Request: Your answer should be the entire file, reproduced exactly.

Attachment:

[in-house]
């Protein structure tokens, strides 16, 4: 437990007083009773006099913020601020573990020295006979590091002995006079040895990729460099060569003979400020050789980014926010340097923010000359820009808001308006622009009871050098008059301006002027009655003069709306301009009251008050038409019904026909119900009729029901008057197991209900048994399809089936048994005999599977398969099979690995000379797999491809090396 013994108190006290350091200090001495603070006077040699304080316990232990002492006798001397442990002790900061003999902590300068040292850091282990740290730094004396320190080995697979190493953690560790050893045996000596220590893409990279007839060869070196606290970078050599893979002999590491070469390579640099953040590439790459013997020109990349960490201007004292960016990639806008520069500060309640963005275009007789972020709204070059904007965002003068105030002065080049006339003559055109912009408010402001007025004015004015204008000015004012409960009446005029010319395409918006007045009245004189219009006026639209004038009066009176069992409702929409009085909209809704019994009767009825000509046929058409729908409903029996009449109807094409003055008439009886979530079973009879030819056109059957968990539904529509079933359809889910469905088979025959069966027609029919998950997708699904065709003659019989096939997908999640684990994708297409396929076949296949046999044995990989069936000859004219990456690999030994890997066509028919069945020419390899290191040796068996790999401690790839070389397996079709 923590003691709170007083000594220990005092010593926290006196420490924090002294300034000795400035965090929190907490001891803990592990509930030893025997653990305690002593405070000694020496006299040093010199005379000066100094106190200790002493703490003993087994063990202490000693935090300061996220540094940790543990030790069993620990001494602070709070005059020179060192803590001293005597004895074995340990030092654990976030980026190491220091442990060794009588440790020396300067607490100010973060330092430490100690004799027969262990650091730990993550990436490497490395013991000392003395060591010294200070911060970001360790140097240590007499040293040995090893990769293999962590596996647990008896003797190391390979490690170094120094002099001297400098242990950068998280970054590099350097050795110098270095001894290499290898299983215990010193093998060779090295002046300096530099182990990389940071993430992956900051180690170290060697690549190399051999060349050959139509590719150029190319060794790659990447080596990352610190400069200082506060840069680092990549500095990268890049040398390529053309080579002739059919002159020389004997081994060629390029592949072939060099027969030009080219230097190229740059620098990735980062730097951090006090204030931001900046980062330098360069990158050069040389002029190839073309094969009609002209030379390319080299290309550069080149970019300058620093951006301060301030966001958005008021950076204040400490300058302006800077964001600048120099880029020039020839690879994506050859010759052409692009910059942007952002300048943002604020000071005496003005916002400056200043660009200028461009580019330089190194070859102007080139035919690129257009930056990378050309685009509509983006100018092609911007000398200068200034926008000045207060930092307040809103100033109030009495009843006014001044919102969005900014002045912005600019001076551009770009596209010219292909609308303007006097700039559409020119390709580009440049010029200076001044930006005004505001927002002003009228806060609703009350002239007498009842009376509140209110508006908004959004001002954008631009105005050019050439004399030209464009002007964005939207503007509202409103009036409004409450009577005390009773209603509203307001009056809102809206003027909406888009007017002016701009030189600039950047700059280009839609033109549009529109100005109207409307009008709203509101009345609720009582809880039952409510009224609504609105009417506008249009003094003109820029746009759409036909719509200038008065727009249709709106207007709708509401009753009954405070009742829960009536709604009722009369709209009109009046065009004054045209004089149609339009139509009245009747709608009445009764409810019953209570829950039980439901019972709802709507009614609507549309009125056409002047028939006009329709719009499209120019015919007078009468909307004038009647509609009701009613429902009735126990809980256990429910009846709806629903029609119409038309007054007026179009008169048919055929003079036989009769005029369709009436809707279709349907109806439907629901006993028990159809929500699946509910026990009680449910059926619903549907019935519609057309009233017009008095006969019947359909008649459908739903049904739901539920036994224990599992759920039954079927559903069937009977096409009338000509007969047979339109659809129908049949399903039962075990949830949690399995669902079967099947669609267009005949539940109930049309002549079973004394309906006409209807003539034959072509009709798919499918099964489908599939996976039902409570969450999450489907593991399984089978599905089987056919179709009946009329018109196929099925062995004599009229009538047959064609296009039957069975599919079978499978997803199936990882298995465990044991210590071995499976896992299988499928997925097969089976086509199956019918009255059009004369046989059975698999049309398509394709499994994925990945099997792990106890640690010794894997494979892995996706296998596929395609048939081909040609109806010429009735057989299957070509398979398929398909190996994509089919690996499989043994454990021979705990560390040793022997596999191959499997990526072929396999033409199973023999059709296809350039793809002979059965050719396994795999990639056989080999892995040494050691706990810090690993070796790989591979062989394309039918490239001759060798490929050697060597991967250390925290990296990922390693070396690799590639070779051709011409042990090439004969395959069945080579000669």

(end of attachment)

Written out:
[in-house]
């Protein structure tokens, strides 16, 4: 437990007083009773006099913020601020573990020295006979590091002995006079040895990729460099060569003979400020050789980014926010340097923010000359820009808001308006622009009871050098008059301006002027009655003069709306301009009251008050038409019904026909119900009729029901008057197991209900048994399809089936048994005999599977398969099979690995000379797999491809090396 013994108190006290350091200090001495603070006077040699304080316990232990002492006798001397442990002790900061003999902590300068040292850091282990740290730094004396320190080995697979190493953690560790050893045996000596220590893409990279007839060869070196606290970078050599893979002999590491070469390579640099953040590439790459013997020109990349960490201007004292960016990639806008520069500060309640963005275009007789972020709204070059904007965002003068105030002065080049006339003559055109912009408010402001007025004015004015204008000015004012409960009446005029010319395409918006007045009245004189219009006026639209004038009066009176069992409702929409009085909209809704019994009767009825000509046929058409729908409903029996009449109807094409003055008439009886979530079973009879030819056109059957968990539904529509079933359809889910469905088979025959069966027609029919998950997708699904065709003659019989096939997908999640684990994708297409396929076949296949046999044995990989069936000859004219990456690999030994890997066509028919069945020419390899290191040796068996790999401690790839070389397996079709 923590003691709170007083000594220990005092010593926290006196420490924090002294300034000795400035965090929190907490001891803990592990509930030893025997653990305690002593405070000694020496006299040093010199005379000066100094106190200790002493703490003993087994063990202490000693935090300061996220540094940790543990030790069993620990001494602070709070005059020179060192803590001293005597004895074995340990030092654990976030980026190491220091442990060794009588440790020396300067607490100010973060330092430490100690004799027969262990650091730990993550990436490497490395013991000392003395060591010294200070911060970001360790140097240590007499040293040995090893990769293999962590596996647990008896003797190391390979490690170094120094002099001297400098242990950068998280970054590099350097050795110098270095001894290499290898299983215990010193093998060779090295002046300096530099182990990389940071993430992956900051180690170290060697690549190399051999060349050959139509590719150029190319060794790659990447080596990352610190400069200082506060840069680092990549500095990268890049040398390529053309080579002739059919002159020389004997081994060629390029592949072939060099027969030009080219230097190229740059620098990735980062730097951090006090204030931001900046980062330098360069990158050069040389002029190839073309094969009609002209030379390319080299290309550069080149970019300058620093951006301060301030966001958005008021950076204040400490300058302006800077964001600048120099880029020039020839690879994506050859010759052409692009910059942007952002300048943002604020000071005496003005916002400056200043660009200028461009580019330089190194070859102007080139035919690129257009930056990378050309685009509509983006100018092609911007000398200068200034926008000045207060930092307040809103100033109030009495009843006014001044919102969005900014002045912005600019001076551009770009596209010219292909609308303007006097700039559409020119390709580009440049010029200076001044930006005004505001927002002003009228806060609703009350002239007498009842009376509140209110508006908004959004001002954008631009105005050019050439004399030209464009002007964005939207503007509202409103009036409004409450009577005390009773209603509203307001009056809102809206003027909406888009007017002016701009030189600039950047700059280009839609033109549009529109100005109207409307009008709203509101009345609720009582809880039952409510009224609504609105009417506008249009003094003109820029746009759409036909719509200038008065727009249709709106207007709708509401009753009954405070009742829960009536709604009722009369709209009109009046065009004054045209004089149609339009139509009245009747709608009445009764409810019953209570829950039980439901019972709802709507009614609507549309009125056409002047028939006009329709719009499209120019015919007078009468909307004038009647509609009701009613429902009735126990809980256990429910009846709806629903029609119409038309007054007026179009008169048919055929003079036989009769005029369709009436809707279709349907109806439907629901006993028990159809929500699946509910026990009680449910059926619903549907019935519609057309009233017009008095006969019947359909008649459908739903049904739901539920036994224990599992759920039954079927559903069937009977096409009338000509007969047979339109659809129908049949399903039962075990949830949690399995669902079967099947669609267009005949539940109930049309002549079973004394309906006409209807003539034959072509009709798919499918099964489908599939996976039902409570969450999450489907593991399984089978599905089987056919179709009946009329018109196929099925062995004599009229009538047959064609296009039957069975599919079978499978997803199936990882298995465990044991210590071995499976896992299988499928997925097969089976086509199956019918009255059009004369046989059975698999049309398509394709499994994925990945099997792990106890640690010794894997494979892995996706296998596929395609048939081909040609109806010429009735057989299957070509398979398929398909190996994509089919690996499989043994454990021979705990560390040793022997596999191959499997990526072929396999033409199973023999059709296809350039793809002979059965050719396994795999990639056989080999892995040494050691706990810090690993070796790989591979062989394309039918490239001759060798490929050697060597991967250390925290990296990922390693070396690799590639070779051709011409042990090439004969395959069945080579000669």